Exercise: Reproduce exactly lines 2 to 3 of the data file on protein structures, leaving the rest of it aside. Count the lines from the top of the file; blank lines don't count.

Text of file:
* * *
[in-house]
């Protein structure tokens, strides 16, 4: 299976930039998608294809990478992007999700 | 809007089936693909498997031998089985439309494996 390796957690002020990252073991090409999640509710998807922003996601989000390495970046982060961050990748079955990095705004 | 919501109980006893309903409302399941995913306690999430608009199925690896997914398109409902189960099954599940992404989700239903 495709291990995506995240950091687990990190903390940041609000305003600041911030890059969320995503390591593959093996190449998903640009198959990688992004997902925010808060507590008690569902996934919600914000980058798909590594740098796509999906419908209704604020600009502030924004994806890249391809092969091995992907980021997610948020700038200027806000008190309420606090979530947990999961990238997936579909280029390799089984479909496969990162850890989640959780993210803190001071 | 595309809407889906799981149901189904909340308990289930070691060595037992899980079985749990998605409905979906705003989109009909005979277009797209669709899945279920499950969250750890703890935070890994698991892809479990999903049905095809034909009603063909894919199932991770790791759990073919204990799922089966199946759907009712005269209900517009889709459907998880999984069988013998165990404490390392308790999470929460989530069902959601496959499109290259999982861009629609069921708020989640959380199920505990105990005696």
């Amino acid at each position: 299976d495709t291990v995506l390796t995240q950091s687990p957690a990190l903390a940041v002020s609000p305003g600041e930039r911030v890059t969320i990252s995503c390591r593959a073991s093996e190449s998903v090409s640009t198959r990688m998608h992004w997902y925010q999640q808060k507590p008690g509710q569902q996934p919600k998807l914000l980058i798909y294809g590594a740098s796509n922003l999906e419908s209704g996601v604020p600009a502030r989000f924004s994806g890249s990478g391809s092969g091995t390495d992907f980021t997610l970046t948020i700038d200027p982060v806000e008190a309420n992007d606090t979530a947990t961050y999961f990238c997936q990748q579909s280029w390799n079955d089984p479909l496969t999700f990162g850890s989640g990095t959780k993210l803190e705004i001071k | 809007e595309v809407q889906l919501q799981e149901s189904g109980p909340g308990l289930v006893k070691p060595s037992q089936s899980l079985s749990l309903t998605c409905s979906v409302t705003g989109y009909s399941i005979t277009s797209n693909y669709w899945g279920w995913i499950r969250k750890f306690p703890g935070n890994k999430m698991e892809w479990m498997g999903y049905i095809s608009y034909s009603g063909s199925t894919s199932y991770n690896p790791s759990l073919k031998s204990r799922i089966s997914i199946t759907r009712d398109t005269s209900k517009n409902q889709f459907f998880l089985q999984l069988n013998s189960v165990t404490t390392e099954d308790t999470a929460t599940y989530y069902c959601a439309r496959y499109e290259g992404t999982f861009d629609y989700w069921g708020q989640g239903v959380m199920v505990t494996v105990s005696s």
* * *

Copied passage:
């Protein structure tokens, strides 16, 4: 299976930039998608294809990478992007999700 | 809007089936693909498997031998089985439309494996 390796957690002020990252073991090409999640509710998807922003996601989000390495970046982060961050990748079955990095705004 | 919501109980006893309903409302399941995913306690999430608009199925690896997914398109409902189960099954599940992404989700239903 495709291990995506995240950091687990990190903390940041609000305003600041911030890059969320995503390591593959093996190449998903640009198959990688992004997902925010808060507590008690569902996934919600914000980058798909590594740098796509999906419908209704604020600009502030924004994806890249391809092969091995992907980021997610948020700038200027806000008190309420606090979530947990999961990238997936579909280029390799089984479909496969990162850890989640959780993210803190001071 | 595309809407889906799981149901189904909340308990289930070691060595037992899980079985749990998605409905979906705003989109009909005979277009797209669709899945279920499950969250750890703890935070890994698991892809479990999903049905095809034909009603063909894919199932991770790791759990073919204990799922089966199946759907009712005269209900517009889709459907998880999984069988013998165990404490390392308790999470929460989530069902959601496959499109290259999982861009629609069921708020989640959380199920505990105990005696």
């Amino acid at each position: 299976d495709t291990v995506l390796t995240q950091s687990p957690a990190l903390a940041v002020s609000p305003g600041e930039r911030v890059t969320i990252s995503c390591r593959a073991s093996e190449s998903v090409s640009t198959r990688m998608h992004w997902y925010q999640q808060k507590p008690g509710q569902q996934p919600k998807l914000l980058i798909y294809g590594a740098s796509n922003l999906e419908s209704g996601v604020p600009a502030r989000f924004s994806g890249s990478g391809s092969g091995t390495d992907f980021t997610l970046t948020i700038d200027p982060v806000e008190a309420n992007d606090t979530a947990t961050y999961f990238c997936q990748q579909s280029w390799n079955d089984p479909l496969t999700f990162g850890s989640g990095t959780k993210l803190e705004i001071k | 809007e595309v809407q889906l919501q799981e149901s189904g109980p909340g308990l289930v006893k070691p060595s037992q089936s899980l079985s749990l309903t998605c409905s979906v409302t705003g989109y009909s399941i005979t277009s797209n693909y669709w899945g279920w995913i499950r969250k750890f306690p703890g935070n890994k999430m698991e892809w479990m498997g999903y049905i095809s608009y034909s009603g063909s199925t894919s199932y991770n690896p790791s759990l073919k031998s204990r799922i089966s997914i199946t759907r009712d398109t005269s209900k517009n409902q889709f459907f998880l089985q999984l069988n013998s189960v165990t404490t390392e099954d308790t999470a929460t599940y989530y069902c959601a439309r496959y499109e290259g992404t999982f861009d629609y989700w069921g708020q989640g239903v959380m199920v505990t494996v105990s005696s």